Nietzsche on love | Inquirer Opinion

Nietzsche on love

05:05 AM February 14, 2018

There is no philosopher as misunderstood as Friedrich Nietzsche. The German thinker was unconventional, and while you might think that his thoughts serve no purpose if you want some peace of mind in your marital life, it is wrong to think that way. He said “it is not the lack of love but the lack of friendship that makes unhappy marriages.” But Nietzsche, who was educated in the classics at a very young age, actually wrote that friendship is the highest form of love.

In fact, sex will only make couples want to go to war against each other, given that this basic instinct is no more than the conscious effort to dominate the other. But it must be noted that during Nietzsche’s time, Skye Nettleton argues, the role of women was primarily domestic. Times have changed. So, there must be a warning against branding Nietzsche a misogynist. In truth, he saw marriage as some kind of a power relation.


Nietzsche advises that lovers must be ready to prepare themselves the moment the attraction expires. There is no woman out there so beautiful that her face would not be undisturbed after 20 years of marriage. Thus, in order to avoid the disappointment, you have to realize that you must marry a woman not only because she is the most beautiful in your universe, but also because you love having endless conversations with her.

The philosopher who declared that “God is dead” also says that being in love has got nothing to do with marriage. For Nietzsche, marriage is more serious than a walk down the aisle. What you feel inside your heart is not enough. To say that marital life is all about love is hypocrisy. Marriage, according to Nietzsche, is above the “accidents of feeling, passions, and the distractions of the moment.” Beyond those things, marriage exists because it serves the good of society.


For Nietzsche, parenthood is not about making life fun for your children. You have to raise them as bright individuals, willing and strong enough to face the world. In this regard, he wants parents to have children who will become achievers. Any father who cannot make decisions can only mean tragedy. Every husband and wife should bear in mind that matters such as life and family are a serious concern.

Some couples pretend that they are in love. But of course, pretensions lead nowhere. I have argued on so many occasions that there can only be one captain on a ship. People change. Feelings change. The person you marry may no longer be the same. In this regard, as partners sail through that thing called life, the important point is that both should be happy to be sailing together. A ship can only have one direction, not two.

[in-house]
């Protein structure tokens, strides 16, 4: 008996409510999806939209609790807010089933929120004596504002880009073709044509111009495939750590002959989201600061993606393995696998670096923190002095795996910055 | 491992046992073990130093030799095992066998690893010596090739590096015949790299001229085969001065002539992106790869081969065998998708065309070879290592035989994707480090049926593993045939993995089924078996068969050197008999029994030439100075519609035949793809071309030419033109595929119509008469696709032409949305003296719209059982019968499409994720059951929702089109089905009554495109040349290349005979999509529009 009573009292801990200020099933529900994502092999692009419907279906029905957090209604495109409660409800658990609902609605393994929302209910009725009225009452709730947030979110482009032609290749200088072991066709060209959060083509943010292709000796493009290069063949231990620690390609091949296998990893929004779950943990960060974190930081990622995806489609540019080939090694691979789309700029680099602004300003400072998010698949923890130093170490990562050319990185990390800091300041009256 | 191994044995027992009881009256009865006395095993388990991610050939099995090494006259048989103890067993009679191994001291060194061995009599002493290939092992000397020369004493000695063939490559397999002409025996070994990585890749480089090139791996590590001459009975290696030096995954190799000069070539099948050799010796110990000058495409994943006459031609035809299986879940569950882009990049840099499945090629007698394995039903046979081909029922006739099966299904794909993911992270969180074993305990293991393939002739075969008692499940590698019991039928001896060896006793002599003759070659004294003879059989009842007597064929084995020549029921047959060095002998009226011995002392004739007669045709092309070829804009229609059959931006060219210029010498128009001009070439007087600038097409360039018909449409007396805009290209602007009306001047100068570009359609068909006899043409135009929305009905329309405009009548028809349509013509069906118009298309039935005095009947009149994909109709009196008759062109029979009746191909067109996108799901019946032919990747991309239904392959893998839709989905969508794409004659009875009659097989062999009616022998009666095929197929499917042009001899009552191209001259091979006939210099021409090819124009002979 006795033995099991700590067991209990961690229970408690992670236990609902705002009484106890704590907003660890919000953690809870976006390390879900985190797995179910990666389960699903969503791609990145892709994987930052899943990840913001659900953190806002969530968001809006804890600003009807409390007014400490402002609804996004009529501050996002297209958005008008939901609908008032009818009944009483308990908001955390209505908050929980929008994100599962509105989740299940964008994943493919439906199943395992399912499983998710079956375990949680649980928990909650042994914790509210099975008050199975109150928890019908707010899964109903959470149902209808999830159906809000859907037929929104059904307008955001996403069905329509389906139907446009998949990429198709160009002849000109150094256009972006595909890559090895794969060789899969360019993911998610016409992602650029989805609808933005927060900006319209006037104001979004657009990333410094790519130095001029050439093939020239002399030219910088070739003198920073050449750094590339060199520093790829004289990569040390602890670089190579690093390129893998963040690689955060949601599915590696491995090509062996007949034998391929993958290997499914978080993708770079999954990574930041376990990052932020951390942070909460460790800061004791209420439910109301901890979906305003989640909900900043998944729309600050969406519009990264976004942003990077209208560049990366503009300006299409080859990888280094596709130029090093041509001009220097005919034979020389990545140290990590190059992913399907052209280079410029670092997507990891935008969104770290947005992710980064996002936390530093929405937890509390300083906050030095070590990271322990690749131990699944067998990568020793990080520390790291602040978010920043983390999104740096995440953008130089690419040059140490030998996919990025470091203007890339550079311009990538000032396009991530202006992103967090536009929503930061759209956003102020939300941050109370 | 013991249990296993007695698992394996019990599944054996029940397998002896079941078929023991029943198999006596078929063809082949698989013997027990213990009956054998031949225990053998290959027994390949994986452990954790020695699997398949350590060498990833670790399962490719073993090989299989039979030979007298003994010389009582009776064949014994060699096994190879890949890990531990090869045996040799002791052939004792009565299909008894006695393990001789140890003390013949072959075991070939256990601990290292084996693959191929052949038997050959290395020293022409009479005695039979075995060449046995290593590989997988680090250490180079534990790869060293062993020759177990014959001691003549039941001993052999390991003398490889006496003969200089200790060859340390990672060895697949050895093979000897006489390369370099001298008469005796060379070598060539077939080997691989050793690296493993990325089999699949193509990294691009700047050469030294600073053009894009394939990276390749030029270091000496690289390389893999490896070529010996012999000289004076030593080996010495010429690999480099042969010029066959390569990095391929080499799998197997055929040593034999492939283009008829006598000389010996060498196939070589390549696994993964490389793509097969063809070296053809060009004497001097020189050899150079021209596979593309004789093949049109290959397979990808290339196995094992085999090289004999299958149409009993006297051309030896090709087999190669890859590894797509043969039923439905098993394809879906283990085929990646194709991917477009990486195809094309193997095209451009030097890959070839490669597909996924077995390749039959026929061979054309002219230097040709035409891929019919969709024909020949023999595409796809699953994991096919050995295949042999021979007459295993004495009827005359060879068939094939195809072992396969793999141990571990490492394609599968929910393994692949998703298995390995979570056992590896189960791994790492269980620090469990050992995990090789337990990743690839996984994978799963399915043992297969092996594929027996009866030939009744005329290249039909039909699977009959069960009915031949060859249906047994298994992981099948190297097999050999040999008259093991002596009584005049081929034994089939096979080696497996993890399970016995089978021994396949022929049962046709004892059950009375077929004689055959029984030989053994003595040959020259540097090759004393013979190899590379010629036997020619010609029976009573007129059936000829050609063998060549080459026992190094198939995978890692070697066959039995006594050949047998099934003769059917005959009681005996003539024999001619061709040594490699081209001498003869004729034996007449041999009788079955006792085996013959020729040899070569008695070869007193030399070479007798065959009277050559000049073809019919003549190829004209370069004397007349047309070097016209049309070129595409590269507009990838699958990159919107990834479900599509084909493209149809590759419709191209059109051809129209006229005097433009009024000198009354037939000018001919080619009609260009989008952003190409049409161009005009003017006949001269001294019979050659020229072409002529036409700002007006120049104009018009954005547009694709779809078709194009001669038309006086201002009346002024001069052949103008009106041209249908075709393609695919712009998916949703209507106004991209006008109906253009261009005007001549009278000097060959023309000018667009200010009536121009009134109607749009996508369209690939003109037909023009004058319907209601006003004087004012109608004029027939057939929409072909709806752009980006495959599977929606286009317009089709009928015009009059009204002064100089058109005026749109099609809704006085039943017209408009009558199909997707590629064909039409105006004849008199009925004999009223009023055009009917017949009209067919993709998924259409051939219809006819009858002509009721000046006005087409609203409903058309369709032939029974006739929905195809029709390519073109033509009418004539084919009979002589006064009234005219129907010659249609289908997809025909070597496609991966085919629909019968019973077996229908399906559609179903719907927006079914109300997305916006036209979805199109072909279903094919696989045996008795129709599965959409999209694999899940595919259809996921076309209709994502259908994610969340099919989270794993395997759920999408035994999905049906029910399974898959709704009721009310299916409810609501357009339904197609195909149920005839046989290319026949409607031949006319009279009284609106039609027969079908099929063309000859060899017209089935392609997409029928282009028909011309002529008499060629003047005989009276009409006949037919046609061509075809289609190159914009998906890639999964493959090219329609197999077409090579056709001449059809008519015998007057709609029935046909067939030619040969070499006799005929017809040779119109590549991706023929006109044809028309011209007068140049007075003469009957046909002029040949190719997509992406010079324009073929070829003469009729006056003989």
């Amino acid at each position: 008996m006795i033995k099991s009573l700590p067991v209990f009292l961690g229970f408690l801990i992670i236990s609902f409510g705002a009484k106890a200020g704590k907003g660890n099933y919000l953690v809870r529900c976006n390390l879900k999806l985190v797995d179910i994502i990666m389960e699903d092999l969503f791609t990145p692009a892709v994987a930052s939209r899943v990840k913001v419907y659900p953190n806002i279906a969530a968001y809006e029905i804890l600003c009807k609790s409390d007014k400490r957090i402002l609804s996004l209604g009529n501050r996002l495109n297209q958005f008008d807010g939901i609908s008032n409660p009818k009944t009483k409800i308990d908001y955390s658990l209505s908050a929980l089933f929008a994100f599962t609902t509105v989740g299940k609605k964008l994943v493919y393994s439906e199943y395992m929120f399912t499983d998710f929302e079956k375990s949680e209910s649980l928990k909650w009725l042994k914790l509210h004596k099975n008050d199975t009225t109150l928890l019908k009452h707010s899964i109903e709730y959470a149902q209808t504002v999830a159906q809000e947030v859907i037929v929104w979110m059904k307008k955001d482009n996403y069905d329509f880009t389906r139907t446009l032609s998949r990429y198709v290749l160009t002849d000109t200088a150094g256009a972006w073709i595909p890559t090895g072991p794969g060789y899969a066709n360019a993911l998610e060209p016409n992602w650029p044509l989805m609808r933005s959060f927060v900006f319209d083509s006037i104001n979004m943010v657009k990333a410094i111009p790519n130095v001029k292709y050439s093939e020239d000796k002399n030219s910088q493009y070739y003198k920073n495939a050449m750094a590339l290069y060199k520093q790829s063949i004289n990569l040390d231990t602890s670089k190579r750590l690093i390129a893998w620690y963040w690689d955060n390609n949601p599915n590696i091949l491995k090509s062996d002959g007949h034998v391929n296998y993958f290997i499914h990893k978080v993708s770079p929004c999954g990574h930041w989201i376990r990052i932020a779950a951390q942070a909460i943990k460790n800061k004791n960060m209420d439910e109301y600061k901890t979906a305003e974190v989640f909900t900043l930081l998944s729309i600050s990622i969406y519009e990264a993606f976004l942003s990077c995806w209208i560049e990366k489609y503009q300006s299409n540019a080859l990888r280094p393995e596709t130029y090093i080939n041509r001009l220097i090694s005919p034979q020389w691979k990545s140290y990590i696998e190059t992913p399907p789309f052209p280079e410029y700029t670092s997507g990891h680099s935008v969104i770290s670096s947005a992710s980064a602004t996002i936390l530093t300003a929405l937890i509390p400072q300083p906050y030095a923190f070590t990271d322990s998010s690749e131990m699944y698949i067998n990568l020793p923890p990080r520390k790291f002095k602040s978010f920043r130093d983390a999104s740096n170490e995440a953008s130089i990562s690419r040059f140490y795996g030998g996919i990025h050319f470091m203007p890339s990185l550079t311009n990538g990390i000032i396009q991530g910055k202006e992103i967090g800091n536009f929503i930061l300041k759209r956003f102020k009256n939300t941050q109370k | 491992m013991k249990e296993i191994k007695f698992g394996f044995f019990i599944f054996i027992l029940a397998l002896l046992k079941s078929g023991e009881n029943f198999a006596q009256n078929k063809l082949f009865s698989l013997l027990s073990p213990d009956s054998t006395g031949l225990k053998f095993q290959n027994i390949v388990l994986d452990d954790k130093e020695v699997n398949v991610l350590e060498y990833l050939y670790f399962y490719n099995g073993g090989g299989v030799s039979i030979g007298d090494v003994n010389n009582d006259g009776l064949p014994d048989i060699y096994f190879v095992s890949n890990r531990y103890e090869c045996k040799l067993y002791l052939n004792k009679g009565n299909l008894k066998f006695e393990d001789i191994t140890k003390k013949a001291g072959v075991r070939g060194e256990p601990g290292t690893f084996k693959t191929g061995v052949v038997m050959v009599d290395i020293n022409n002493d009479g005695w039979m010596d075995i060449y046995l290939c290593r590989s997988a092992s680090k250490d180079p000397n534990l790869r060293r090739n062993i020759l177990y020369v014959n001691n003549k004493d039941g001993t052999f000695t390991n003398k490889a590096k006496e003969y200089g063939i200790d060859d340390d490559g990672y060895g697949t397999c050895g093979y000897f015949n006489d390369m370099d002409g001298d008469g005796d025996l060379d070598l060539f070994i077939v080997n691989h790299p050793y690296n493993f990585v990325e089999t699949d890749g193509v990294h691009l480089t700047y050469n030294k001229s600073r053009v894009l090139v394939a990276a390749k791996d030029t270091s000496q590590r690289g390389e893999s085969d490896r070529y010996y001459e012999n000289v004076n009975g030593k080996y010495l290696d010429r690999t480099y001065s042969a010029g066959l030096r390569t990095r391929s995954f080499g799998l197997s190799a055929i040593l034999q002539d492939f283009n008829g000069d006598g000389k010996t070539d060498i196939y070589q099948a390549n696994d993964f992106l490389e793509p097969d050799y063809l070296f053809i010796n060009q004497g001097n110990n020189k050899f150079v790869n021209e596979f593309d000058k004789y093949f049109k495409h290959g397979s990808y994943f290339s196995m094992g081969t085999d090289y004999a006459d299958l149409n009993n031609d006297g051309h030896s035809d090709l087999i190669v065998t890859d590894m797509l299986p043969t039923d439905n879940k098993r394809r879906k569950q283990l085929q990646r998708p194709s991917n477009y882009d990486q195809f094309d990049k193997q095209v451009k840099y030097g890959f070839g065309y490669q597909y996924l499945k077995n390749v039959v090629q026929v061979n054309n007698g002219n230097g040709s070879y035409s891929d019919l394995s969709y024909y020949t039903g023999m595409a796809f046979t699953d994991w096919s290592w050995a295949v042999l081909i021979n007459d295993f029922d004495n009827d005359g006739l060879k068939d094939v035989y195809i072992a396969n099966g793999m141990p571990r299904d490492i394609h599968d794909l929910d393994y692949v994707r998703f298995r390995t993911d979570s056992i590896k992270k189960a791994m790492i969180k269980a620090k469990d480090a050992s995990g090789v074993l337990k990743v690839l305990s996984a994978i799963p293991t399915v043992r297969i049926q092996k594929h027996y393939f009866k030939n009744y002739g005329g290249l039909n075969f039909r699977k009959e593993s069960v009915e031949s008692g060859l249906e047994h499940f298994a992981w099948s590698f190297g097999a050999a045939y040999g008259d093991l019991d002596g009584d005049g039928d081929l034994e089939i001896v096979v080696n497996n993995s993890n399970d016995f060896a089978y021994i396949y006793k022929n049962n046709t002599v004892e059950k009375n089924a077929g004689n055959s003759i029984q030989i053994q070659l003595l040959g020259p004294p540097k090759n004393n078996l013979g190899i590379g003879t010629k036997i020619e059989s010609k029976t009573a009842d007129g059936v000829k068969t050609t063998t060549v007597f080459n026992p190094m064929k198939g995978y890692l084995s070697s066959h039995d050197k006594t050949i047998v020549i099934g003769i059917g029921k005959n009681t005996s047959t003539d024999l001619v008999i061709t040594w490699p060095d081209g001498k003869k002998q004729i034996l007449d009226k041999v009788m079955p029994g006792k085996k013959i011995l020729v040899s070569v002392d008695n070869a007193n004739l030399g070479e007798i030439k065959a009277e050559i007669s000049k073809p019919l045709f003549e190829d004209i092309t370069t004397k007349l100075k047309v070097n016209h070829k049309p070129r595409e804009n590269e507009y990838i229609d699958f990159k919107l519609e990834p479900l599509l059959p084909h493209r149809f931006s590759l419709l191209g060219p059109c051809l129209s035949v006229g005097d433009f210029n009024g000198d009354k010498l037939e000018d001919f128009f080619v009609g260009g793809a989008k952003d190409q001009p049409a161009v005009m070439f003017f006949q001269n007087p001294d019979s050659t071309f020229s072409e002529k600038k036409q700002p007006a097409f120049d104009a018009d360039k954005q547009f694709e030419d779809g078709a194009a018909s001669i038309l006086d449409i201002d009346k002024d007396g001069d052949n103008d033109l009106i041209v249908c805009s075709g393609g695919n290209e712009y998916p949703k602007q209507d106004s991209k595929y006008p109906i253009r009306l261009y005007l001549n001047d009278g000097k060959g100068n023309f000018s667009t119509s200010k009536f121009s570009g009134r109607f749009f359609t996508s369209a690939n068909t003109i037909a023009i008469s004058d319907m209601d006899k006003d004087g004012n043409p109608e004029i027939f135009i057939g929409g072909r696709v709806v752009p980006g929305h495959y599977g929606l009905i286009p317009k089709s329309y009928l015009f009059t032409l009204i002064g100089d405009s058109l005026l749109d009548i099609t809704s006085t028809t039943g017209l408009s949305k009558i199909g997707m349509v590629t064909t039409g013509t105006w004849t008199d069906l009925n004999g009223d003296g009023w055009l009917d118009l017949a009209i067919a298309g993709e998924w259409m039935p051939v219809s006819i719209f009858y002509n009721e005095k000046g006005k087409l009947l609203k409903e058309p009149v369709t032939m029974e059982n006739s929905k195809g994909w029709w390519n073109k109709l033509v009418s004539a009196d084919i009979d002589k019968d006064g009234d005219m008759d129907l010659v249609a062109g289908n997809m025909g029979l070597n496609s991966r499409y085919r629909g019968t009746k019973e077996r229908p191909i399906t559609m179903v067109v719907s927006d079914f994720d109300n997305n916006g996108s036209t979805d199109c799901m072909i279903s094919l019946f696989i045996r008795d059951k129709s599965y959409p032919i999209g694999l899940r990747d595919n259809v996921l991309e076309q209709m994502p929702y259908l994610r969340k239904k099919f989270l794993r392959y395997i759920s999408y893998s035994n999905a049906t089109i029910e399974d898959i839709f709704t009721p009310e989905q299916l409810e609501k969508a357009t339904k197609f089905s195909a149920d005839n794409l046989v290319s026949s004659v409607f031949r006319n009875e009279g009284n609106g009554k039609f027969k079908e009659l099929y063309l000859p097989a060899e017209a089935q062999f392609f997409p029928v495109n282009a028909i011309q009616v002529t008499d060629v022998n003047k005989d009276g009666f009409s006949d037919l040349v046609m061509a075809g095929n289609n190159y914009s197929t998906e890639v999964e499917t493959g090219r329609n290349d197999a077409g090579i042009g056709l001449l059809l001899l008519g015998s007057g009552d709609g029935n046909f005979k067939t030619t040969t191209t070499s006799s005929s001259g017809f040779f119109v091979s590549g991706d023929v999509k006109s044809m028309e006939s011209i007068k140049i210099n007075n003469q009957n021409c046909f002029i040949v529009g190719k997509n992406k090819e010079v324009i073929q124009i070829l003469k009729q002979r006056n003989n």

If a woman loves you, then you can be burdened by the fact that you have to do everything in order to maintain that love. If a woman does not love you, then you will have to carry that pain for the rest of your life. Hence, whether you are loved or not, you have burdens! Hence, the right thing to do is to go on living. You just have to be with her, quarrel with her and all, for we are, after all, “human, all too human.”

What does it mean to love? Nietzsche exclaims: “Let a man suffer!” Let him get sick! The sickness will make him a stronger person. It will allow him to reflect about life. It will make him value the presence of his wife. Men have gone to war. So, it is in our genes that we fight. A man who is afraid of his wife has no right to exist in this world! Nietzsche writes: “What does not kill you only makes you stronger.”

In the power struggle that is love, men often think that they will win. This is what “Thus Spoke Zarathustra” reveals. Love is war, Nettleton says, because a man would want to make his wife conform or agree and shed her otherness and become the person he wants her to be. But Nietzsche is not advocating that men subjugate women. Rather, a man must overcome himself in order to make a woman happy!

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Christopher Ryan Maboloc, PhD, teaches philosophy at Ateneo de Davao University.

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